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Properties

Structs and classes (collectively: "types") can have their own variables and constants, and these are called properties. These let you attach values to your types to represent them uniquely, but because types can also have methods you can have them behave according to their own data.

Let's take a look at an example now:

struct Person {
    var clothes: String
    var shoes: String

    func describe() {
        print("I like wearing \(clothes) with \(shoes)")
    }
}

let taylor = Person(clothes: "T-shirts", shoes: "sneakers")
let other = Person(clothes: "short skirts", shoes: "high heels")
taylor.describe()
other.describe()

As you can see, when you use a property inside a method it will automatically use the value that belongs to the same object.

Property observers

Swift lets you add code to be run when a property is about to be changed or has been changed. This is frequently a good way to have a user interface update when a value changes, for example.

There are two kinds of property observer: willSet and didSet, and they are called before or after a property is changed. In willSet Swift provides your code with a special value called newValue that contains what the new property value is going to be, and in didSet you are given oldValue to represent the previous value.

Let's attach two property observers to the clothes property of a Person struct:

struct Person {
    var clothes: String {
        willSet {
            updateUI(msg: "I'm changing from \(clothes) to \(newValue)")
        }

        didSet {
            updateUI(msg: "I just changed from \(oldValue) to \(clothes)")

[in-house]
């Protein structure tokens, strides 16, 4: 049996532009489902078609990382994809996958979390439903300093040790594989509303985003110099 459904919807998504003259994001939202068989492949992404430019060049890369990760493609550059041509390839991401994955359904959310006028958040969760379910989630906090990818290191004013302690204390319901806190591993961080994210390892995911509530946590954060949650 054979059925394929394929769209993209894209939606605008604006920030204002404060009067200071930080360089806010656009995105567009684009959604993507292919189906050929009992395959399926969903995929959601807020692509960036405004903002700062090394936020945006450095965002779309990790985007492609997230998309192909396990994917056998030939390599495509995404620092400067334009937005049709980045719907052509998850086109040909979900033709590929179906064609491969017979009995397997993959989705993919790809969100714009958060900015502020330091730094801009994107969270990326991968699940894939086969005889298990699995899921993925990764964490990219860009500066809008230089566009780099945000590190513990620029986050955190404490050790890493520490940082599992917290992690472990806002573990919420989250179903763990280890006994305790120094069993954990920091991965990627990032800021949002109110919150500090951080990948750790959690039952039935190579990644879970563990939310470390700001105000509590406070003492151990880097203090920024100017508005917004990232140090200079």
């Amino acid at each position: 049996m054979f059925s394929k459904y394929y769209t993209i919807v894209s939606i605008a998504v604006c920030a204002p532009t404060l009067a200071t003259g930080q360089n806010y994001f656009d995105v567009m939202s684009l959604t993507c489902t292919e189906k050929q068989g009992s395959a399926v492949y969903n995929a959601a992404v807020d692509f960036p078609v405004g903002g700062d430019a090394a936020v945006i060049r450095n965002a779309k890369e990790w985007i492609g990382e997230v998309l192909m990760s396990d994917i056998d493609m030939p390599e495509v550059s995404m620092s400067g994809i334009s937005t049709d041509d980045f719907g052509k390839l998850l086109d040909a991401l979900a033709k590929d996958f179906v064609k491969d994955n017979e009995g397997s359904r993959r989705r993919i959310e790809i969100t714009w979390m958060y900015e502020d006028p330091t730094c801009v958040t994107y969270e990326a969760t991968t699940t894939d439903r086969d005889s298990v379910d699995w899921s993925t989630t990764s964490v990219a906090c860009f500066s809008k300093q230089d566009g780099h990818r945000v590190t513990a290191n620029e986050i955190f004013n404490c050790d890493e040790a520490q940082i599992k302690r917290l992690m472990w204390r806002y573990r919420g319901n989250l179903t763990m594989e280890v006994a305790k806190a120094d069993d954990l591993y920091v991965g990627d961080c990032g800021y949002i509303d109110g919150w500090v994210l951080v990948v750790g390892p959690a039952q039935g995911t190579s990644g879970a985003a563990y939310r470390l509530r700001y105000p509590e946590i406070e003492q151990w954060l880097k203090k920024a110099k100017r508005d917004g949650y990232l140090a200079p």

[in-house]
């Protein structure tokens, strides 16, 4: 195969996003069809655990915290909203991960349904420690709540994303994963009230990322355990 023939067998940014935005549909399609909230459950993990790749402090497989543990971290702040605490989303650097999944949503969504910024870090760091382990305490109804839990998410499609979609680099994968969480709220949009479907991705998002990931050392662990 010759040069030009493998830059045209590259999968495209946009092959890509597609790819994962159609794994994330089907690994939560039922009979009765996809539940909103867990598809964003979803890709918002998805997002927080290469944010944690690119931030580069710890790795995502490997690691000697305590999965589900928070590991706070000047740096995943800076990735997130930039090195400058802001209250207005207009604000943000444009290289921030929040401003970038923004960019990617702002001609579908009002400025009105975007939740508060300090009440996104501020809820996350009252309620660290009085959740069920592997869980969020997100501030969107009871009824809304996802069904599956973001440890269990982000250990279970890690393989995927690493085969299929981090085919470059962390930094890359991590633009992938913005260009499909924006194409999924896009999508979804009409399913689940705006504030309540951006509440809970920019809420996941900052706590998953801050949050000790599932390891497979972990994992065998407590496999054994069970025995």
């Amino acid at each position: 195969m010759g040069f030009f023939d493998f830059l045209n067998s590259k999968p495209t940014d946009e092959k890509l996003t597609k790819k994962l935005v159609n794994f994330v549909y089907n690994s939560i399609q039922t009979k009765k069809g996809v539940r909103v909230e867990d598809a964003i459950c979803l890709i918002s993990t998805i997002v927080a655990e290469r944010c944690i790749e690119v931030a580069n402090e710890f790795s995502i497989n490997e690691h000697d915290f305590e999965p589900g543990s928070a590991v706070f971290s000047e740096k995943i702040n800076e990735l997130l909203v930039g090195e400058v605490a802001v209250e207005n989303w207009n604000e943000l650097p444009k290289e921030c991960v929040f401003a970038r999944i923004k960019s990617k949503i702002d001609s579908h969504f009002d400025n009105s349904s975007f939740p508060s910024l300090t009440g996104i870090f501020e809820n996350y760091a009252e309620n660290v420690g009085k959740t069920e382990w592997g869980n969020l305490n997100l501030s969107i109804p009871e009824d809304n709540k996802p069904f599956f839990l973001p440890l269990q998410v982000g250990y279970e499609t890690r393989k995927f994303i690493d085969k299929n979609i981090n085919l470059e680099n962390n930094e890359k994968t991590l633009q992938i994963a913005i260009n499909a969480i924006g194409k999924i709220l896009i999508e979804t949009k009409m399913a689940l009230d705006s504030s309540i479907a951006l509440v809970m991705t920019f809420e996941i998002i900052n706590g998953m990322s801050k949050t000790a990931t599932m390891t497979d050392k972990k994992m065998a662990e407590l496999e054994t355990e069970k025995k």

}
    }
}

func updateUI(msg: String) {
    print(msg)
}

var taylor = Person(clothes: "T-shirts")
taylor.clothes = "short skirts"

That will print out the messages "I'm changing from T-shirts to short skirts" and "I just changed from T-shirts to short skirts."

Computed properties

It's possible to make properties that are actually code behind the scenes. We already used the uppercased() method of strings, for example, but there’s also a property called capitalized that gets calculated as needed, rather than every string always storing a capitalized version of itself.

To make a computed property, place an open brace after your property then use either get or set to make an action happen at the appropriate time. For example, if we wanted to add a ageInDogYears property that automatically returned a person's age multiplied by seven, we'd do this:

struct Person {
    var age: Int

    var ageInDogYears: Int {
        get {
            return age * 7
        }
    }
}

var fan = Person(age: 25)
print(fan.ageInDogYears)

Computed properties are increasingly common in Apple's code, but less common in user code.

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